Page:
No one wants to be alone on Christmas – except young Kevin McCallister, who hopes for his family to disappear after they banish him to the attic the night before a big international trip, then wakes up the next day to find his wish granted. His staycation in his giant suburban Chicago home is the ultimate little kid fantasy come true. At least, until a pair of burglars show up at the door. Rated PG. 

It takes a truly brilliant performance to sell the concept of middle-aged man who believes he’s one of Santa’s elves. But there are few roles as custom-made for each other as Will Ferrell and Buddy the Elf. After spending his entire life in the North Pole, Buddy returns to New York City to reunite with the human father (James Caan) that gave him up for adoption. ‘Fish out of water’ comedy rarely works this well – it’s one of the true holiday classics that appeals equally to every age group and demographic. Rated PG.


The Pumpkin King is all out of sorts. Jack Skellington is supposed to delight in eerie, frightening shenanigans, but Halloween loses its sparkle. However, once Jack gets a hold of Christmas, he elicits the town for help to embrace the Yuletide spirit and give Santa a hand. Of course, this plan does not go as he – or the children anxiously awaiting Saint Nick –expected in this macabrely touching holiday fable from the mind of Tim Burton. Rated PG. 

It’s a Wonderful Life (1946)
Photograph: Courtesy of IFC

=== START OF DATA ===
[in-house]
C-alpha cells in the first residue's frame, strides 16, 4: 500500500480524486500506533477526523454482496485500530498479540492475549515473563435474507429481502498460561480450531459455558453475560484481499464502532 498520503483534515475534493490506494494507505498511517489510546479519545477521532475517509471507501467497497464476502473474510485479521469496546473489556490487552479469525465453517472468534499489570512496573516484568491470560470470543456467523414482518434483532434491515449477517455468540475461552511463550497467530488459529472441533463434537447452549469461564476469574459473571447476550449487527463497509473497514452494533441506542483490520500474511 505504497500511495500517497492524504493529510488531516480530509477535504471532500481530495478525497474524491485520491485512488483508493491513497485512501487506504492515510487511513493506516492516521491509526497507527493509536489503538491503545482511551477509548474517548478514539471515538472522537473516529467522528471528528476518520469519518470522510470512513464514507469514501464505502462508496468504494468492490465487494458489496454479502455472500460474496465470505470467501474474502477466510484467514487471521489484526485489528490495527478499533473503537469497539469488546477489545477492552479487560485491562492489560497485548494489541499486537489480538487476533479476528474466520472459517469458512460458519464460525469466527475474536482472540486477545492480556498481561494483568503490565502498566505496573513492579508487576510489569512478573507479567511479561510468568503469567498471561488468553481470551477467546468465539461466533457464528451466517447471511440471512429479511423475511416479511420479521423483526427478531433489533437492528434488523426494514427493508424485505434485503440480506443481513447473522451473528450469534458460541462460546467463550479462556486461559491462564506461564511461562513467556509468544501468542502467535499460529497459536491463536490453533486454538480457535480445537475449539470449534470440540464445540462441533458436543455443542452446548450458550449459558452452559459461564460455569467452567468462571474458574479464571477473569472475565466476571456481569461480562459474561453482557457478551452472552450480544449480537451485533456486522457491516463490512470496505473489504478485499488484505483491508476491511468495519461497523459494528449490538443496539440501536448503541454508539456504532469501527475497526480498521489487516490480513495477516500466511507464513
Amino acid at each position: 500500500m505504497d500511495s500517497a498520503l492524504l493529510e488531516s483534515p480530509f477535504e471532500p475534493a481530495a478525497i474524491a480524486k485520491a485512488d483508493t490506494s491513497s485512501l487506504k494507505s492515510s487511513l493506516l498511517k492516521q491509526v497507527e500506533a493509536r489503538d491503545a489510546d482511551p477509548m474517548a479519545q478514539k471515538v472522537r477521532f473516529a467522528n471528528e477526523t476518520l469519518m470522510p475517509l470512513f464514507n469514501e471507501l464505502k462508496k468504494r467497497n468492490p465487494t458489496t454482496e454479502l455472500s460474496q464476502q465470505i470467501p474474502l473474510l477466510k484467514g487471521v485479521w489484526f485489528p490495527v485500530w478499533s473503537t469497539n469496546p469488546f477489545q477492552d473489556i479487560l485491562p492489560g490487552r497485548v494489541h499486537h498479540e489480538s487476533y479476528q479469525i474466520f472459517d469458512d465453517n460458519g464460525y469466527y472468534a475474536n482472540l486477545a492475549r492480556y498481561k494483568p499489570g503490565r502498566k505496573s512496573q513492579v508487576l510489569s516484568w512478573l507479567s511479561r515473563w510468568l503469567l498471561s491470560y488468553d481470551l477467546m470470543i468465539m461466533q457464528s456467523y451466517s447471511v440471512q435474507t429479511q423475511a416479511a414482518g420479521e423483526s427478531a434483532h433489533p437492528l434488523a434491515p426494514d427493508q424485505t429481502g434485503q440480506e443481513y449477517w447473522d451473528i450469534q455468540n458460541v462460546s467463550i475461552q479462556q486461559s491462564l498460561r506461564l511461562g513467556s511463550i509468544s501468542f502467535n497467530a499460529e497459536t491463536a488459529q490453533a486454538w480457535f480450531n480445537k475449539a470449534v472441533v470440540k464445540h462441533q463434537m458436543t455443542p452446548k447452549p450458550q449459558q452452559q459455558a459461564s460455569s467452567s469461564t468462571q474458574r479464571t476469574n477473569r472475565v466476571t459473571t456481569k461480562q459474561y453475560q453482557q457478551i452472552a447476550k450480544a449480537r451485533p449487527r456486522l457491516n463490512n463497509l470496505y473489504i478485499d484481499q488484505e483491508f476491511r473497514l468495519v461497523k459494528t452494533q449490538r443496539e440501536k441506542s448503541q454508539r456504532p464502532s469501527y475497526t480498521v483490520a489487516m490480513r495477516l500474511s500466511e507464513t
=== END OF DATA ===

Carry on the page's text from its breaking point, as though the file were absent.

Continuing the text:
8. It’s a Wonderful Life (1946)

The reigning king of Christmas movies, Frank Capra’s poignant fable stars Jimmy Stewart as George Bailey, a man with big ambitions (and a bigger heart) who defers his dream of leaving small-town Bedford Falls, but makes personal sacrifices that create a staggering ripple effect of inspirational goodwill on Earth – a great message for young viewers watching at home. He even helps an angel get his wings. Rated PG. 


Dr. Seuss' beloved holiday killjoy returns for another round of curmudgeonly Christmas misery in this animated take from the studio behind Despicable Me. While the town of Whoville anxiously awaits December 25, the grouchy, green fella – voiced by Benedict Cumberbatch – uncovers a way to ruin it for everyone. He attempts to pose as Saint Nick, steal Christmas from the Whovillians and finally put an end to the most wonderful time of the year. Looks like someone's tinsel is in a twist! Rated PG. 

A Christmas Story (1983)
Photograph: Courtesy Hulton Archive

10. A Christmas Story (1983)